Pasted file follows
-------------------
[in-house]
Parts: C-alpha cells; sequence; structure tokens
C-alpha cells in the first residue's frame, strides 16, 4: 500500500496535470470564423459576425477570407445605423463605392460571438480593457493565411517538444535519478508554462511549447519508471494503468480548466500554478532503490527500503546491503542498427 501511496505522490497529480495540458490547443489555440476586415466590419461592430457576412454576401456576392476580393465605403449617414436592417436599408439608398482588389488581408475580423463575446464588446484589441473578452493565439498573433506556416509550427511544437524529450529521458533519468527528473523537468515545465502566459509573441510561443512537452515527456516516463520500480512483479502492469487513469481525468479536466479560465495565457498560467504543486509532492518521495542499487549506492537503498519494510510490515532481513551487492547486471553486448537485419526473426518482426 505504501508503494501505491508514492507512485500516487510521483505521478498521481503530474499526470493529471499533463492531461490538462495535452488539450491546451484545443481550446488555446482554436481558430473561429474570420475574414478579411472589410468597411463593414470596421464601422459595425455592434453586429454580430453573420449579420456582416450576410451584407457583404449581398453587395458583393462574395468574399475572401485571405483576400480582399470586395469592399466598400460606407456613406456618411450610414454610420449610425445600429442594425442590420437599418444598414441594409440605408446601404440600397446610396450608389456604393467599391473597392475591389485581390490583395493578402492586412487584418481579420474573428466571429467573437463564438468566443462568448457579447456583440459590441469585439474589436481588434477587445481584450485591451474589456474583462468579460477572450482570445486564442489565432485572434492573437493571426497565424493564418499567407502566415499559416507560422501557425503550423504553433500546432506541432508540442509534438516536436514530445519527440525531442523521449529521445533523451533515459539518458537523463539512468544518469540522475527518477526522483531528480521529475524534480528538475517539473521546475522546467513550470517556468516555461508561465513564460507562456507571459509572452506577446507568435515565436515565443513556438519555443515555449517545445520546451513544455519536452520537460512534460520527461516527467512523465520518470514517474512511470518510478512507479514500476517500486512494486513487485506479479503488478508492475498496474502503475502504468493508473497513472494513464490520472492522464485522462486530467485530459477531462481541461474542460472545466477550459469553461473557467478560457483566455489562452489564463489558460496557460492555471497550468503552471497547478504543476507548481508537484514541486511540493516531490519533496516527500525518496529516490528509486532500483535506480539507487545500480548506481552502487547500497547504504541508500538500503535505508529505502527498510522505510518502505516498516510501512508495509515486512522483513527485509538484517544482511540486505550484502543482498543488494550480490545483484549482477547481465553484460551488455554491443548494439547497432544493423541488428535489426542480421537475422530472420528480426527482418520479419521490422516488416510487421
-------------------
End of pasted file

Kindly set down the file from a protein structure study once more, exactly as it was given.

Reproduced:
[in-house]
Parts: C-alpha cells; sequence; structure tokens
C-alpha cells in the first residue's frame, strides 16, 4: 500500500496535470470564423459576425477570407445605423463605392460571438480593457493565411517538444535519478508554462511549447519508471494503468480548466500554478532503490527500503546491503542498427 501511496505522490497529480495540458490547443489555440476586415466590419461592430457576412454576401456576392476580393465605403449617414436592417436599408439608398482588389488581408475580423463575446464588446484589441473578452493565439498573433506556416509550427511544437524529450529521458533519468527528473523537468515545465502566459509573441510561443512537452515527456516516463520500480512483479502492469487513469481525468479536466479560465495565457498560467504543486509532492518521495542499487549506492537503498519494510510490515532481513551487492547486471553486448537485419526473426518482426 505504501508503494501505491508514492507512485500516487510521483505521478498521481503530474499526470493529471499533463492531461490538462495535452488539450491546451484545443481550446488555446482554436481558430473561429474570420475574414478579411472589410468597411463593414470596421464601422459595425455592434453586429454580430453573420449579420456582416450576410451584407457583404449581398453587395458583393462574395468574399475572401485571405483576400480582399470586395469592399466598400460606407456613406456618411450610414454610420449610425445600429442594425442590420437599418444598414441594409440605408446601404440600397446610396450608389456604393467599391473597392475591389485581390490583395493578402492586412487584418481579420474573428466571429467573437463564438468566443462568448457579447456583440459590441469585439474589436481588434477587445481584450485591451474589456474583462468579460477572450482570445486564442489565432485572434492573437493571426497565424493564418499567407502566415499559416507560422501557425503550423504553433500546432506541432508540442509534438516536436514530445519527440525531442523521449529521445533523451533515459539518458537523463539512468544518469540522475527518477526522483531528480521529475524534480528538475517539473521546475522546467513550470517556468516555461508561465513564460507562456507571459509572452506577446507568435515565436515565443513556438519555443515555449517545445520546451513544455519536452520537460512534460520527461516527467512523465520518470514517474512511470518510478512507479514500476517500486512494486513487485506479479503488478508492475498496474502503475502504468493508473497513472494513464490520472492522464485522462486530467485530459477531462481541461474542460472545466477550459469553461473557467478560457483566455489562452489564463489558460496557460492555471497550468503552471497547478504543476507548481508537484514541486511540493516531490519533496516527500525518496529516490528509486532500483535506480539507487545500480548506481552502487547500497547504504541508500538500503535505508529505502527498510522505510518502505516498516510501512508495509515486512522483513527485509538484517544482511540486505550484502543482498543488494550480490545483484549482477547481465553484460551488455554491443548494439547497432544493423541488428535489426542480421537475422530472420528480426527482418520479419521490422516488416510487421